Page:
STD tests, critique a stranger: The Bachelor’s casting process

Excitement is building over season five of The Bachelor with Matty Johnson landing the starring role after he was left heartbroken by Georgia Love last year, but how are his potential suitors chosen?

To become one of 22 women battling it out on national television for the affection of a man you have never met before, there are a few hoops producers will have you jump through first.

During a casting call for last season’s show with Richie Strahan, bachelorettes on their quest for true love took part in certain games, such as standing in a circle and critiquing each other; debating contentious topics, such as religion; and battling it out for a rose left in the centre of a room.

Those who made it through to the reality show then have to undertake a mandatory medical test, including one for sexually transmitted diseases. A spokesperson for the producers, Warner Bros, described the checks to Fairfax Media as a “duty of care”.

Last year’s “villain” Keira Maguire, 30, who was such a hit for Network Ten that she was asked back to star on this year’s I’m a Celebrity ??? Get Me Out of Here, also told Fairfax Media about the “shoe game”.

“We all had to take our shoes off and you had to guess whose shoes belonged to who and you had to describe their personality when you picked up the shoes,” Maguire explained.

She denied that it sounded a bit Mean Girls, explaining: “At the end of the day it is up to you what you do and say.”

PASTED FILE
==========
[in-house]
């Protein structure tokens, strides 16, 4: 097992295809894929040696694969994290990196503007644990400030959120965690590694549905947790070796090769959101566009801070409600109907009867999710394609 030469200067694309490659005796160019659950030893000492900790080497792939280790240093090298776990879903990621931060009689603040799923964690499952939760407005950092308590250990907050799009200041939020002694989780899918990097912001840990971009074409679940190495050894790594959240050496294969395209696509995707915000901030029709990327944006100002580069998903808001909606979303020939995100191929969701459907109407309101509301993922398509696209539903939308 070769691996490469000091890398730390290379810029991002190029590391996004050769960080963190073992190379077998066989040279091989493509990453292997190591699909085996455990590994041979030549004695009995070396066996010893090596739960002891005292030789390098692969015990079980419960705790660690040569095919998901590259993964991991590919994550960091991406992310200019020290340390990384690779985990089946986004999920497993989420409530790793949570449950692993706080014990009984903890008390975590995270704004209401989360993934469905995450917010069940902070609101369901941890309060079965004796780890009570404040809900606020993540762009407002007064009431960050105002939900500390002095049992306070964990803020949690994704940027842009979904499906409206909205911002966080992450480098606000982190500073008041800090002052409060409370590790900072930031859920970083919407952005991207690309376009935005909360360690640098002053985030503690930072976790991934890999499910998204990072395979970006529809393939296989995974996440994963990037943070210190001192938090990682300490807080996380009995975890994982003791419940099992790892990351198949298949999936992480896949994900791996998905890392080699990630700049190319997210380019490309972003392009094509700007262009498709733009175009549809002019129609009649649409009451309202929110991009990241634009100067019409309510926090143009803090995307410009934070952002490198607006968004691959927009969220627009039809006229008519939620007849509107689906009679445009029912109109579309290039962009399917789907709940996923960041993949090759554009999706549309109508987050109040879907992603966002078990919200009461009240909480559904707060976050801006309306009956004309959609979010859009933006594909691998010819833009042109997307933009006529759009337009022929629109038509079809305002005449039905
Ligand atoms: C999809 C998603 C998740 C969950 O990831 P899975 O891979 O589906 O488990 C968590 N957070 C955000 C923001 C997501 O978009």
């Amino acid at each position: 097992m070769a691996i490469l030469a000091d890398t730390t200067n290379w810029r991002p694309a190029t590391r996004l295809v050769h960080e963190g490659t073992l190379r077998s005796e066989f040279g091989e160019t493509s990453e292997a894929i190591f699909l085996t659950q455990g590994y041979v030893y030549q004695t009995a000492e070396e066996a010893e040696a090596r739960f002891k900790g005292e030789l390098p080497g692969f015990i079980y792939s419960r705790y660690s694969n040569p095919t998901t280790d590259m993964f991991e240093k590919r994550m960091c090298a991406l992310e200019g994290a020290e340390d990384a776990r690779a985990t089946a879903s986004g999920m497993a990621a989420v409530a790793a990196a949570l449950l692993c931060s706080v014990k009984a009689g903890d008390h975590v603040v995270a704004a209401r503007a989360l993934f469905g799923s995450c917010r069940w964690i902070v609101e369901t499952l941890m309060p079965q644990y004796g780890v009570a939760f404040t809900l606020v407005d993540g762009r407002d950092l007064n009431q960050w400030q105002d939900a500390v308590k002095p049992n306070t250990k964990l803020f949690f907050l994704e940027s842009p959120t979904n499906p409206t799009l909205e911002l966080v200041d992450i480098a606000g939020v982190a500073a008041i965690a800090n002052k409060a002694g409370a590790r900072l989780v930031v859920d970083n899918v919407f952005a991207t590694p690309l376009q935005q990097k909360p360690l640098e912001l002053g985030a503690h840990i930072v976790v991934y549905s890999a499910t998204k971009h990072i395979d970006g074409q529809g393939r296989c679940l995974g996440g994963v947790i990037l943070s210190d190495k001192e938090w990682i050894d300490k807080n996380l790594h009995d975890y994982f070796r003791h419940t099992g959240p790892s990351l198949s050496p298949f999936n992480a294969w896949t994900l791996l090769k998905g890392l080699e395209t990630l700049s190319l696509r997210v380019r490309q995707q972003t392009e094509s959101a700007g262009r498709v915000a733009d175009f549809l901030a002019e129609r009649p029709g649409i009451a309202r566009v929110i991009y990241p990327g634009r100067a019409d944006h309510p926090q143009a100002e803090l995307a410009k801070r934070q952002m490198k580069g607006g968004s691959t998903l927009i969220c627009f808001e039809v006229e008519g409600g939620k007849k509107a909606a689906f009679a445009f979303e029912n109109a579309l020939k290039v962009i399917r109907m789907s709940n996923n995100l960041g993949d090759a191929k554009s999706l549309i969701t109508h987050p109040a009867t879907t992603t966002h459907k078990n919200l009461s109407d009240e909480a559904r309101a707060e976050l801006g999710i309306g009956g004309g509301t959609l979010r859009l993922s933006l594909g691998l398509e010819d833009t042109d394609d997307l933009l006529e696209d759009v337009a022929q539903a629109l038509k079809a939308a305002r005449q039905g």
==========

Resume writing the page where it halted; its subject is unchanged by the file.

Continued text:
However, Maguire was “mortified” about some parts of the casting process, particularly the chase for the single red rose.

“I stood back and was like, ‘what the hell? This is absolutely ridiculous.’ I literally wasn’t participating,” she laughed.

It was that non-compliance that she says landed her a spot in the final line-up.

“I just stood there with a look across my face as the other women ran to the rose ??? The producers have positions marked out and they thought, ‘We got our villain,'” Maguire laughed.

But she was surprised by some who were turned away.

“You are looking at all of these beautiful girls coming through and you think, ‘they will have to make it,’ and they don’t get through. It’s more about personality and what you will be like on TV,” she said.

Thousands of applications are submitted each year and its the producers’ job to ensure they have the right mixture of romance as well as entertainment Warner Bros explained the techniques used helped highlight someone’s character.

“Casting for The Bachelor aims to see how people express themselves and if they have the ability to describe how they feel, something that is instrumental to finding love with the Bachelor,” a spokesperson added to Fairfax Media.

“Auditions are voluntary and participants are encouraged to speak up if they are interested in the reasoning behind an activity.”